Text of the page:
The world’s oldest male gorilla and the third-oldest gorilla in the world has died at the age of 61.
Ozzie was “found deceased by his care team” on Tuesday, Zoo Atlanta confirmed in a news release. His cause of death is not yet known, though he had recently exhibited a decreased appetite, facial swelling and weakness.
A necropsy, the equivalent of an autopsy for a gorilla, will be performed on Ozzie, the zoo confirmed.
“This is a devastating loss for Zoo Atlanta. While we knew this time would come someday, that inevitability does nothing to stem the deep sadness we feel at losing a legend,” Raymond B. King, president and CEO of Zoo Atlanta, said in the news release.
“Ozzie’s life’s contributions are indelible, in the generations of individuals he leaves behind in the gorilla population and in the world’s body of knowledge in the care of his species. Our thoughts are with his care team, who have lost a part of their lives and a part of their hearts,” he added.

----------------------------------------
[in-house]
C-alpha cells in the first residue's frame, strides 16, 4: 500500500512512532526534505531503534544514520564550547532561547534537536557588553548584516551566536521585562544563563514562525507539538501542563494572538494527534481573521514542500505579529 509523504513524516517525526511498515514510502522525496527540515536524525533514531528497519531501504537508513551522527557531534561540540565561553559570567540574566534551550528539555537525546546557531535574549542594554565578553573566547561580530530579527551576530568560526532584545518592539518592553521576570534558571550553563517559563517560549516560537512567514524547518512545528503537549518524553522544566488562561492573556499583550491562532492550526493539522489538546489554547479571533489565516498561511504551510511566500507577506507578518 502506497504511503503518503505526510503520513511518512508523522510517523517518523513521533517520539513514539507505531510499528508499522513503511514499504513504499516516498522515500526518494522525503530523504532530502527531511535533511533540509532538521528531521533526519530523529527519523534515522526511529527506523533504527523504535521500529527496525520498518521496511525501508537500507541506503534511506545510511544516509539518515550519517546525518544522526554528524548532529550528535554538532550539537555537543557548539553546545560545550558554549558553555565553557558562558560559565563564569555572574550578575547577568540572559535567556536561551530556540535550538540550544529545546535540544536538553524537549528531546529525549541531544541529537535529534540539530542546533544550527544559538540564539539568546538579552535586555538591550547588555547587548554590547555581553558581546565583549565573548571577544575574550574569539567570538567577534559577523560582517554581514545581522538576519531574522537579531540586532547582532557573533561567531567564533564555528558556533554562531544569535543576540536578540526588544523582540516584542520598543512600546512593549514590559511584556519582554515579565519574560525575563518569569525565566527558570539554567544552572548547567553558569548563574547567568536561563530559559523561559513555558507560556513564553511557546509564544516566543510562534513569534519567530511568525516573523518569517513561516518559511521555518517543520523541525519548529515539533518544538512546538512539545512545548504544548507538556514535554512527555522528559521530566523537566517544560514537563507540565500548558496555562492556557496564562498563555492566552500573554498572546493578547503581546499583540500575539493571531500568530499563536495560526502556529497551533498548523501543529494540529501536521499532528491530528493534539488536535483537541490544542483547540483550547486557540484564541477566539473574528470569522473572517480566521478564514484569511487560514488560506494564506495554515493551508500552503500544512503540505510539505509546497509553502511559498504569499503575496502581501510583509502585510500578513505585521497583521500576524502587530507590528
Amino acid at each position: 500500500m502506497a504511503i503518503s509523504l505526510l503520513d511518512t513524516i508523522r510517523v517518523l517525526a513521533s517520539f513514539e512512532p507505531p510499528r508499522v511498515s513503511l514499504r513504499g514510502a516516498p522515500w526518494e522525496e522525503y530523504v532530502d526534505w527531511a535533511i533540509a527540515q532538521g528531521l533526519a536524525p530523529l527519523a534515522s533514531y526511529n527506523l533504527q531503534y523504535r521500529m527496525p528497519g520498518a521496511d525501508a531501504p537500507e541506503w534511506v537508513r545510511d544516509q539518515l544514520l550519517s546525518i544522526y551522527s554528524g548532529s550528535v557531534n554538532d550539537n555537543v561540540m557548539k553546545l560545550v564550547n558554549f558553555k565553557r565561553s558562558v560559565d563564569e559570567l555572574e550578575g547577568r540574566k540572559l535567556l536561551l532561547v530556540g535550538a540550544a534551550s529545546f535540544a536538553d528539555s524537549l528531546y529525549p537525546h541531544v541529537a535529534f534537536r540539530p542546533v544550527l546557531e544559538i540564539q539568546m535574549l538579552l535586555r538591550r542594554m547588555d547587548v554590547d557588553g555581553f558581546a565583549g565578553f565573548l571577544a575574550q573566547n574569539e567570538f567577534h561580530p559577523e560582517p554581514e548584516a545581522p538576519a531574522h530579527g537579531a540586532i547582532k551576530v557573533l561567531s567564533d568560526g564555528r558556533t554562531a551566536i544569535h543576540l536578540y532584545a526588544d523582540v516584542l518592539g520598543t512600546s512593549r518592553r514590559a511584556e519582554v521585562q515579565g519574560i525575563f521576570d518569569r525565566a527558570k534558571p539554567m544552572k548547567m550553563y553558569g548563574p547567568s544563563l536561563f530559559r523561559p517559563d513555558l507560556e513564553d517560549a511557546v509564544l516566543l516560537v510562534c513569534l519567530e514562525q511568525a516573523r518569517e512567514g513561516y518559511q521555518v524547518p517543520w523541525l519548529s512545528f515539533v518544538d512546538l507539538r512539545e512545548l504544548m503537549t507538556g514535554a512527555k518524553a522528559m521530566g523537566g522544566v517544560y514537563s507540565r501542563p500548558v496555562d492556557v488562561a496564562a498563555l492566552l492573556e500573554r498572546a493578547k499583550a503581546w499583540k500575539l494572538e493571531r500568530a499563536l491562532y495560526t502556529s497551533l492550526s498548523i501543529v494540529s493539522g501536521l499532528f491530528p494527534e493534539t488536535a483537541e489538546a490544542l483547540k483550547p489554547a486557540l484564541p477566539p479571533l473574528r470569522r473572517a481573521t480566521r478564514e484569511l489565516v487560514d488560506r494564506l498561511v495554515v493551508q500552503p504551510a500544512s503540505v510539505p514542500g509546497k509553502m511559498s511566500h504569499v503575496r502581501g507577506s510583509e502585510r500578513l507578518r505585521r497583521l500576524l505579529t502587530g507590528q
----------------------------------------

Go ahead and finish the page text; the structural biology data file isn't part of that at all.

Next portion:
Ozzie made history in 2009, after becoming the "first gorilla in the world ever to participate in a voluntary blood pressure reading," according to the zoo. Zoo Atlanta noted that gorillas are considered geriatric after the age of 40.
The beloved animal is survived by children, grandchildren and even great-grandchildren who live at Zoo Atlanta and other zoos in the United States and Canada.
Ozzie was a western lowland gorilla,a species that is critically endangered. According to the International Union for the Conservation of Nature, the animals have been targeted by poaching, habitat loss and more.
Ozzie's death comes after Choomba, another gorilla at Zoo Atlanta, was euthanized earlier this month. Choomba was 59 years old, and she was the fourth-oldest gorilla in the world.
Contributing: Associated Press
This article originally appeared on USA TODAY: World's oldest male gorilla Ozzie dies at Atlanta zoo